12. ^ "Our Royal Heritage". Royal Alexandra and Albert School. Retrieved 25 May 2018. 
  13. ^ "HRH The Duchess of Gloucester visits The Children's Society in Manchester". The Children's Society. 1 October 2015. Retrieved 25 May 2018. 
  14. ^ "The Duchess of Gloucester, Patron". Parkinson's UK. Retrieved 25 May 2018. 
  15. ^ "HRH The Duchess of Gloucester attends 'Hope for Youth Northern Ireland' gala dinner at Belfast City Hall". GOV.UK. 21 March 2012. Retrieved 25 May 2018. 
  16. ^ "The Board of Scottish Opera". Retrieved 25 May 2018. 
  17. ^ "Lawn Tennis Association pays tribute to Her Majesty The Queen". Lawn Tennis Association. 20 December 2016. Retrieved 25 May 2018. 
  18. ^ "Special Report: Princess Diana, 1961–1997". Time. 18 September 1997. Retrieved 30 January 2010. 
  19. ^ "About us - History". Royal Academy of Music. Retrieved 2 January 2016. 
  20. ^ "Prostate Research receives royal attention". PR Newswire. 4 March 2003. Retrieved 26 May 2015. 
  21. ^ "About The Prostate Centre". The Prostate Centre. Retrieved 26 May 2015. 
  22. ^ Hampson, Laura (December 8, 2017). "Meet Prince Harry and Meghan Markle's new neighbours - the royals who live in Kensington Palace". London Evening Standard. Retrieved December 12, 2017.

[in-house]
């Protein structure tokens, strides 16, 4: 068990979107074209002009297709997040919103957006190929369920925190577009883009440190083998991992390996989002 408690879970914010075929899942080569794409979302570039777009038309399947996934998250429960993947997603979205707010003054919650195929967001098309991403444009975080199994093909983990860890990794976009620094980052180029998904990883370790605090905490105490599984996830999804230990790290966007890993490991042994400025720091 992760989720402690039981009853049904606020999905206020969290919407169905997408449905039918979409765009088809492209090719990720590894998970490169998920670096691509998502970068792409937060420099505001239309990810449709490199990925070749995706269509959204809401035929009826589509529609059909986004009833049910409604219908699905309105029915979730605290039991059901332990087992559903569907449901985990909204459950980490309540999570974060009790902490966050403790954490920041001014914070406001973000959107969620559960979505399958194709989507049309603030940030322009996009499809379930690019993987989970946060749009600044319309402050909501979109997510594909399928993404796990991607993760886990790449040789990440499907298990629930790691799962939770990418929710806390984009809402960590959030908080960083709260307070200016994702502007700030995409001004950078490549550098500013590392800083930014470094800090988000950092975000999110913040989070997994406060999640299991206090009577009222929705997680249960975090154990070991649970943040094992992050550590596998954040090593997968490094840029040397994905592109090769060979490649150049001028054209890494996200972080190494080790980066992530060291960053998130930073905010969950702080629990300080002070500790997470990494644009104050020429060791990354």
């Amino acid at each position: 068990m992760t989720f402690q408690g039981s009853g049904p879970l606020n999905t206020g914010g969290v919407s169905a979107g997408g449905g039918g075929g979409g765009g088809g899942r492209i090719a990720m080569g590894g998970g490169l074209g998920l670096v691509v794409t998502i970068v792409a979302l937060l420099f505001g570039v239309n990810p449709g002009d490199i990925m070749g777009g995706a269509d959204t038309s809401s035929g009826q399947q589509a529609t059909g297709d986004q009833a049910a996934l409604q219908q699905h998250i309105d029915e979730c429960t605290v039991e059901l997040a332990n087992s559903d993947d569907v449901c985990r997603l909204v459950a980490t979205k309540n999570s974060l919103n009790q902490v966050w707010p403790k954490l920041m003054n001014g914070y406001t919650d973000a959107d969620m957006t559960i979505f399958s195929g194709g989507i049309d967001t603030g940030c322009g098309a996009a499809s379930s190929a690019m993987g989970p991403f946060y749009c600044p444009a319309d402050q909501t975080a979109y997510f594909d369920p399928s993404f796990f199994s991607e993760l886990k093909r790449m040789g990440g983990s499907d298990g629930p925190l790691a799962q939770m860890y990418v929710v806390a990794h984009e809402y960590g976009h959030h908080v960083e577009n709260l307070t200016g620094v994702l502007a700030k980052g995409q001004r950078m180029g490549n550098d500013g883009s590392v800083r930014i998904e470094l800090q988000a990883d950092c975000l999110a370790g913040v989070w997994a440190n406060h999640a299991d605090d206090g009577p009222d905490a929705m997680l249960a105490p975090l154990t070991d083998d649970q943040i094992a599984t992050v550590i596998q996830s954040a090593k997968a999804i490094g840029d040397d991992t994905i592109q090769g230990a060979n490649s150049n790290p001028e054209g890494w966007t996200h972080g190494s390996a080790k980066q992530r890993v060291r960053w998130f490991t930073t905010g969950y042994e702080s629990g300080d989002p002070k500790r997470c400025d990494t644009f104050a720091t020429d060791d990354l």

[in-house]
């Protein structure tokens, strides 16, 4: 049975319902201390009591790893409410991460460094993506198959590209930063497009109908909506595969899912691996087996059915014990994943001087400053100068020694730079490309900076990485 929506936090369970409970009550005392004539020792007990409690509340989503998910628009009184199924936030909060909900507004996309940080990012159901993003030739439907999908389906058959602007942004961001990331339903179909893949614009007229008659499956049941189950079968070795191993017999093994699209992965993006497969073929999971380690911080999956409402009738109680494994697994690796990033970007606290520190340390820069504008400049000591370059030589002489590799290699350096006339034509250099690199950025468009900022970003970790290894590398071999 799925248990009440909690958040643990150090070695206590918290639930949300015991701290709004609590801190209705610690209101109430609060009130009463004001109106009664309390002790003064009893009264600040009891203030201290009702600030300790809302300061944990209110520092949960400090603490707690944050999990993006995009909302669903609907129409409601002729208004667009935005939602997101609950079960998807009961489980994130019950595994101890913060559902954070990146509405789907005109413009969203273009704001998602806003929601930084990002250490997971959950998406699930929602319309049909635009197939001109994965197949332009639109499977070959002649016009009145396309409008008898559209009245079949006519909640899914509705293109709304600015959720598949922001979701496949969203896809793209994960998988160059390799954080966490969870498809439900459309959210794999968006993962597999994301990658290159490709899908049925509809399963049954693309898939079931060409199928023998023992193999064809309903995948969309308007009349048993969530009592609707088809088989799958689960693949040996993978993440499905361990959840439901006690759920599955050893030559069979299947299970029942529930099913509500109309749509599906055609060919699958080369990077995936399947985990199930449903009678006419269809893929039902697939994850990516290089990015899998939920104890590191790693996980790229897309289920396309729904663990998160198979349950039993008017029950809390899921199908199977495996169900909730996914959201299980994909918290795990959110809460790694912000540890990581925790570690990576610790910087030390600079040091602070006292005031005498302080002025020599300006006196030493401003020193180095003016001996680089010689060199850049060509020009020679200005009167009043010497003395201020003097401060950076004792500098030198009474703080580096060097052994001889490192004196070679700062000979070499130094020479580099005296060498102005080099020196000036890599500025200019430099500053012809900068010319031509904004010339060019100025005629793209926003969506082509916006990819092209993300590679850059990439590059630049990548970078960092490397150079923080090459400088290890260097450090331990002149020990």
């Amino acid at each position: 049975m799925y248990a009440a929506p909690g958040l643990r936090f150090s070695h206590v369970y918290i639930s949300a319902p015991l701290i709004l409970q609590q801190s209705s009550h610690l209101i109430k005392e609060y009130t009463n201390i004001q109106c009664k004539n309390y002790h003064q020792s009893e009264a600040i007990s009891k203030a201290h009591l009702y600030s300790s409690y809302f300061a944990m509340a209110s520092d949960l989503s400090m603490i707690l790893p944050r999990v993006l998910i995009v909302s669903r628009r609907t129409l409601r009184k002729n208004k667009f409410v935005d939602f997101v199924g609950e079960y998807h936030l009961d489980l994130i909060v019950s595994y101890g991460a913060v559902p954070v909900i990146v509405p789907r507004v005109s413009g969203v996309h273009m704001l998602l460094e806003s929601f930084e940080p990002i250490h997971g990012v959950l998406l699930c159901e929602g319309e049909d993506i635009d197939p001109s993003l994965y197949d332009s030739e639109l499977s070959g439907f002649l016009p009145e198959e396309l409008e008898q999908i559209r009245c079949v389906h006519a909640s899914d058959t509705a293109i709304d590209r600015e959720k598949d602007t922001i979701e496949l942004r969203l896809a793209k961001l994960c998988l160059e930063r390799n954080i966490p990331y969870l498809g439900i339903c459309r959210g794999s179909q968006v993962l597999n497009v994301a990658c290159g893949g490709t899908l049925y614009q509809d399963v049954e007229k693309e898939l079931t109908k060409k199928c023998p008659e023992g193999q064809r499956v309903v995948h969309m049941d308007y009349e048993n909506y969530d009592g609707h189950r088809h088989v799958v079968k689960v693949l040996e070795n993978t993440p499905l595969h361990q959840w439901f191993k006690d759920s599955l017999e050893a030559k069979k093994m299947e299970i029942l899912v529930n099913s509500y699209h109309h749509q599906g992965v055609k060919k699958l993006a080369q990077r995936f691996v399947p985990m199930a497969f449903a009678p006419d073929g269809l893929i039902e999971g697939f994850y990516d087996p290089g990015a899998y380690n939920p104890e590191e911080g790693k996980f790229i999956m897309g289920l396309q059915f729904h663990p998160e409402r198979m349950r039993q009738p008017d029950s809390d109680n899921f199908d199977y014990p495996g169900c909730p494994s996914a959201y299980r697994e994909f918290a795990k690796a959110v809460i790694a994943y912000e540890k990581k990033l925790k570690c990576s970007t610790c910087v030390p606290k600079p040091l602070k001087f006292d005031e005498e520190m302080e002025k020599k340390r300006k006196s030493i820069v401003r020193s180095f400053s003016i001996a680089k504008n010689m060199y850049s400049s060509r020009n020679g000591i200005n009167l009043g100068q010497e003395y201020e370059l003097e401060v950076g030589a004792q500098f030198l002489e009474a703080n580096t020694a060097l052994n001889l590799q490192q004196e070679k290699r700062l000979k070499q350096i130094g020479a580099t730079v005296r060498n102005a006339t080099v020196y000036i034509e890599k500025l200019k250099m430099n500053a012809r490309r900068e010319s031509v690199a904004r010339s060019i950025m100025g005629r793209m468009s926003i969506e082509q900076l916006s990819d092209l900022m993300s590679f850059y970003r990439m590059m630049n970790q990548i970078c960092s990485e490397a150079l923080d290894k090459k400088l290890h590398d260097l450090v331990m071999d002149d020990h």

23. ^ a b c "The Duchess of Gloucester: Honours". Royal Household. Archived from the original on 11 October 2013. Retrieved 1 January 2014. 
  24. ^ a b c d [1]
  25. ^ "Royal orders presented at Palace". Matangi Tonga Online. 1 August 2008. Retrieved 26 May 2018. 
  26. ^ "Colonel-In-Chief of the CFDS". National Defence and the Canadian Forces. Archived from the original on 23 September 2012. Retrieved 25 May 2018. 
  27. ^ a b Boutell, Charles; Brooke-Little, John Philip (1978). Boutell's Heraldry (8th (revised) ed.). Frederick Warne. p. 226. ISBN 9780723220961. 

External links[edit]

Orders of precedence in the United Kingdom
Preceded by
Lady Sarah Chatto
Ladies
HRH The Duchess of Gloucester
Succeeded by
The Duchess of Kent